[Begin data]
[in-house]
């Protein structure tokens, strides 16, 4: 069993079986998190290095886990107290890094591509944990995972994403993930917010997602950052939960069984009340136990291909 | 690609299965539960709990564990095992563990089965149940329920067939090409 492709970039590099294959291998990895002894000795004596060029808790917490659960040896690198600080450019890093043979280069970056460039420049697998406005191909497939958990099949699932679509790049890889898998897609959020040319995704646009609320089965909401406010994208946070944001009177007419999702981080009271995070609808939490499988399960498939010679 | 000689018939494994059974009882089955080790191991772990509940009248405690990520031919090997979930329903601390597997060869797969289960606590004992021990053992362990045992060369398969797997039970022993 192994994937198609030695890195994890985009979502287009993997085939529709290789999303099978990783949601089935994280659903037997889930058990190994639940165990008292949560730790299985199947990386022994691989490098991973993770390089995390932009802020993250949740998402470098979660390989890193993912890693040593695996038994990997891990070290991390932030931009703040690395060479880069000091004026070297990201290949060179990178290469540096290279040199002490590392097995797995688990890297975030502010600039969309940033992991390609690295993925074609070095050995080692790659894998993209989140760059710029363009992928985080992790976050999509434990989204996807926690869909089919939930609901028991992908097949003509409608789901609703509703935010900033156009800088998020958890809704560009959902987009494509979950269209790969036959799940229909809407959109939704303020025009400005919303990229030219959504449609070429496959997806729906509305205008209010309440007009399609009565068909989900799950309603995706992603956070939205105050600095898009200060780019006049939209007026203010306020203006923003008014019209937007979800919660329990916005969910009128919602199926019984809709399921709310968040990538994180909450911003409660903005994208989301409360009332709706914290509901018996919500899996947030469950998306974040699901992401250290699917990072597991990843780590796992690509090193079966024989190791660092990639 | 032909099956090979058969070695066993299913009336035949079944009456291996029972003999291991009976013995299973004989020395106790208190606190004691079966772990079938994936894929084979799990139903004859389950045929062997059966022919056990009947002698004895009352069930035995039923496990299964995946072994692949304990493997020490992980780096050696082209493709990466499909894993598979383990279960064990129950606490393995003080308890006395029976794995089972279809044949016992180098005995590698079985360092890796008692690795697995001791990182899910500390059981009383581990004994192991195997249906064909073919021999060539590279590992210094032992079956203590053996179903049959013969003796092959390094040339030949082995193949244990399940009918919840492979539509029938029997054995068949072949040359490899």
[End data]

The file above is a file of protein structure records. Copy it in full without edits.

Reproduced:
[in-house]
């Protein structure tokens, strides 16, 4: 069993079986998190290095886990107290890094591509944990995972994403993930917010997602950052939960069984009340136990291909 | 690609299965539960709990564990095992563990089965149940329920067939090409 492709970039590099294959291998990895002894000795004596060029808790917490659960040896690198600080450019890093043979280069970056460039420049697998406005191909497939958990099949699932679509790049890889898998897609959020040319995704646009609320089965909401406010994208946070944001009177007419999702981080009271995070609808939490499988399960498939010679 | 000689018939494994059974009882089955080790191991772990509940009248405690990520031919090997979930329903601390597997060869797969289960606590004992021990053992362990045992060369398969797997039970022993 192994994937198609030695890195994890985009979502287009993997085939529709290789999303099978990783949601089935994280659903037997889930058990190994639940165990008292949560730790299985199947990386022994691989490098991973993770390089995390932009802020993250949740998402470098979660390989890193993912890693040593695996038994990997891990070290991390932030931009703040690395060479880069000091004026070297990201290949060179990178290469540096290279040199002490590392097995797995688990890297975030502010600039969309940033992991390609690295993925074609070095050995080692790659894998993209989140760059710029363009992928985080992790976050999509434990989204996807926690869909089919939930609901028991992908097949003509409608789901609703509703935010900033156009800088998020958890809704560009959902987009494509979950269209790969036959799940229909809407959109939704303020025009400005919303990229030219959504449609070429496959997806729906509305205008209010309440007009399609009565068909989900799950309603995706992603956070939205105050600095898009200060780019006049939209007026203010306020203006923003008014019209937007979800919660329990916005969910009128919602199926019984809709399921709310968040990538994180909450911003409660903005994208989301409360009332709706914290509901018996919500899996947030469950998306974040699901992401250290699917990072597991990843780590796992690509090193079966024989190791660092990639 | 032909099956090979058969070695066993299913009336035949079944009456291996029972003999291991009976013995299973004989020395106790208190606190004691079966772990079938994936894929084979799990139903004859389950045929062997059966022919056990009947002698004895009352069930035995039923496990299964995946072994692949304990493997020490992980780096050696082209493709990466499909894993598979383990279960064990129950606490393995003080308890006395029976794995089972279809044949016992180098005995590698079985360092890796008692690795697995001791990182899910500390059981009383581990004994192991195997249906064909073919021999060539590279590992210094032992079956203590053996179903049959013969003796092959390094040339030949082995193949244990399940009918919840492979539509029938029997054995068949072949040359490899």